So you'll probably have to compare and contrast different things. So one thing you should know is how to make superlative sentences and comparative sentences. So as a reminder, superlatives is when you're comparing three things or more, you could be comparing three, four, five, six, 10, you use the superlative.

And what you're doing is you're saying out of those three things, which is the highest? Which is the lowest? Which is the greatest? Pretty much you can do it with anything.

For example, if you're looking at mountains, a superlative would be: Mount Everest is the tallest mountain in the world. So superlatives have this ending, "est" and it also has "the" in front of it. Okay?

So what we were talking about with housing prices, Vancouver has the highest housing prices, as an example. You also have here "the least" and "the most". These are also superlatives. Then we have these things called comparatives.

We use comparatives when we're comparing two things. So superlatives, this, is for three or more; comparatives are when you're just comparing two different things.

So, for example, if we wanted to compare Montreal and Toronto, we could say:

"Toronto has a higher population than Montreal."

Or, you know, with housing prices:

"Montreal had a smaller increase than Toronto."


So the key here is you have "er" and you also have "than". So these are comparatives.

Another thing that you can really do to help your mark on the IELTS and your vocabulary is using different transition words for compare and contrast.

Compare is where you're saying how things are the same or similar.

Contrast is when you're saying how things are different.

So on the IELTS Task 1 you're going to have to say how things are similar and how things are different.

So, in terms of contrast we have some great examples of expressions here. You can use the words: "In contrast,".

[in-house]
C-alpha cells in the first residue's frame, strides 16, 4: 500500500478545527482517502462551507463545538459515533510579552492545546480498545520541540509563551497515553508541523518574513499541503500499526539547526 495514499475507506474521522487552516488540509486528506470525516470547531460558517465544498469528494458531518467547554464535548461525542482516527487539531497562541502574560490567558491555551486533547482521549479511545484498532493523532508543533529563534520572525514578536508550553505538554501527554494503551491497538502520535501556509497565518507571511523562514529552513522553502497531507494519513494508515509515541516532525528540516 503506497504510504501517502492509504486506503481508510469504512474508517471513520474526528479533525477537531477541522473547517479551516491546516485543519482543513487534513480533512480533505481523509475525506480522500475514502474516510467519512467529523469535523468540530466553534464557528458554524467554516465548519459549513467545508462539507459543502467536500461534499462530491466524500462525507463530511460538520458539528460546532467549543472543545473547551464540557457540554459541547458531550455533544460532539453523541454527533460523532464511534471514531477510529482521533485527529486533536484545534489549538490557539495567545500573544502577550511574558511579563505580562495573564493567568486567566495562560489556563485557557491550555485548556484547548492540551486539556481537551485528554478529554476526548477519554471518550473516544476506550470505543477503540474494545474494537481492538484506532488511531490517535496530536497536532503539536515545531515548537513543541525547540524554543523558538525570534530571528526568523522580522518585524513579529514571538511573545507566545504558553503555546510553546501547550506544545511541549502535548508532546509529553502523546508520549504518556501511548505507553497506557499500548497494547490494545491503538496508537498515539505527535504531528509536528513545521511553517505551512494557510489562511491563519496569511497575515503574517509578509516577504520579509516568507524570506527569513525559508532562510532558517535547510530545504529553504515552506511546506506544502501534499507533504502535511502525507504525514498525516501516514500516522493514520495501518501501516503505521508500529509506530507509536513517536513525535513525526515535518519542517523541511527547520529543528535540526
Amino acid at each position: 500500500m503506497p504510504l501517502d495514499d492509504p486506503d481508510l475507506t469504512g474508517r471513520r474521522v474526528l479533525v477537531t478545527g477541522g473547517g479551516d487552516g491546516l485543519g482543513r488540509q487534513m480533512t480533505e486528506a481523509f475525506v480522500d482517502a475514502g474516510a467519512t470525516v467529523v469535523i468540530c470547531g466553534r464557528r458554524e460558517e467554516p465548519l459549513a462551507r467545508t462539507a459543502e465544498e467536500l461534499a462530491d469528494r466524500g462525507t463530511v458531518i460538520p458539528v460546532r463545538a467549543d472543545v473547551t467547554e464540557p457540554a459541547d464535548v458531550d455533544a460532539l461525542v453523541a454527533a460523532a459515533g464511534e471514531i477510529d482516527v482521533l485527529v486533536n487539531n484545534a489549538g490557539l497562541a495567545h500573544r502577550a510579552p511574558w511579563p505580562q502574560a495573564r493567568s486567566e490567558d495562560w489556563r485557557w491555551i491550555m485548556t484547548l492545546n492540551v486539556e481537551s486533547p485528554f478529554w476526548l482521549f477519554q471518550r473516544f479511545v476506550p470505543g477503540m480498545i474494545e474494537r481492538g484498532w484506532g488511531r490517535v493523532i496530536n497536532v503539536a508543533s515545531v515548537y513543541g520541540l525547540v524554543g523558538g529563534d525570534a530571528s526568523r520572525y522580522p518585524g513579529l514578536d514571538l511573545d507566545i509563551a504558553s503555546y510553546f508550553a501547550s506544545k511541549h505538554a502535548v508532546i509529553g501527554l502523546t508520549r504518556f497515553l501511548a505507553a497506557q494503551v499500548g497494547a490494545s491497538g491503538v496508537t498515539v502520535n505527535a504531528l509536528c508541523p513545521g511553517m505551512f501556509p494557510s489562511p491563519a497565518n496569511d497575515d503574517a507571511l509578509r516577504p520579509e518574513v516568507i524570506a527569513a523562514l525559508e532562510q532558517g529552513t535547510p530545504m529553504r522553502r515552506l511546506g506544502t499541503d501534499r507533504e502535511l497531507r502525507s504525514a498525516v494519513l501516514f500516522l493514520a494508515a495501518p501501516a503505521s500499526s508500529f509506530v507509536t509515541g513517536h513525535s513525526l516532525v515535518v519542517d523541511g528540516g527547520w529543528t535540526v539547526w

So, for example: "Vancouver has very high housing prices. In contrast, Montreal has low housing prices." You can use the words: "On the contrary," in the same way as "In contrast,". You can also use the verb form of "different".

A lot of students don't know about this word, but I think it's great whenever you're doing comparisons. "Differ" is a verb and it means to be different from. So, for example: Toronto differs from Vancouver. Montreal differs from Toronto. It just means that there's a difference.

Notice also the preposition that comes after "differs". We say: "differs from" something. If I wanted to talk about apples and oranges: Apples differ from oranges. Okay?

So very good vocabulary here to use. We also have words for when we're talking about how things are similar, when we're comparing things. So we have the word "both". Both Toronto and Vancouver are great cities. Toronto and Montreal-sorry-are alike in many ways. They are similar. Toronto has had an increase in housing prices, similarly, Vancouver has had an increase. Okay?

So using these types of words can really help you in your mark in terms of your vocabulary and organization.

So, we've covered a lot today and you might be asking questions, like:

"Oh my god, comparatives and superlatives, ugh, I don't remember any of that."

Or you might be confused by it.

Similarly, with comparing contrast you might think: "Well, how do I use this in a sentence?"

Those are all very good questions, and I wanted to tell you that we have a lot of resources that can help you with that. So earlier in the video I talked about how you want to change the question into your own words. We have a video on how to do that about paraphrasing. When I talked about superlatives and comparatives, we have a video on that, on what they are and: How do we...? How do we write them? How do we do them correctly?

Compare and contrast, we have a great video on some expressions we can use when we compare

and some expressions we use when we contrast. So these extra videos are really good for this task, so I highly recommend watching them and really understanding how these things work.

So we've covered a lot today, and there's a lot more that you can study, so invite you to check out our website at www...

Ugh, sorry. www.engvid.com. There, you can actually find more resources on all sorts of different things from IELTS to pronunciation, to vocabulary, all sorts of great videos, and you can also try our quiz on bar graphs which can really help you practice everything you learned today.

So I hope you subscribe to my channel and I hope you keep watching.

Until next time, thanks for watching and take care.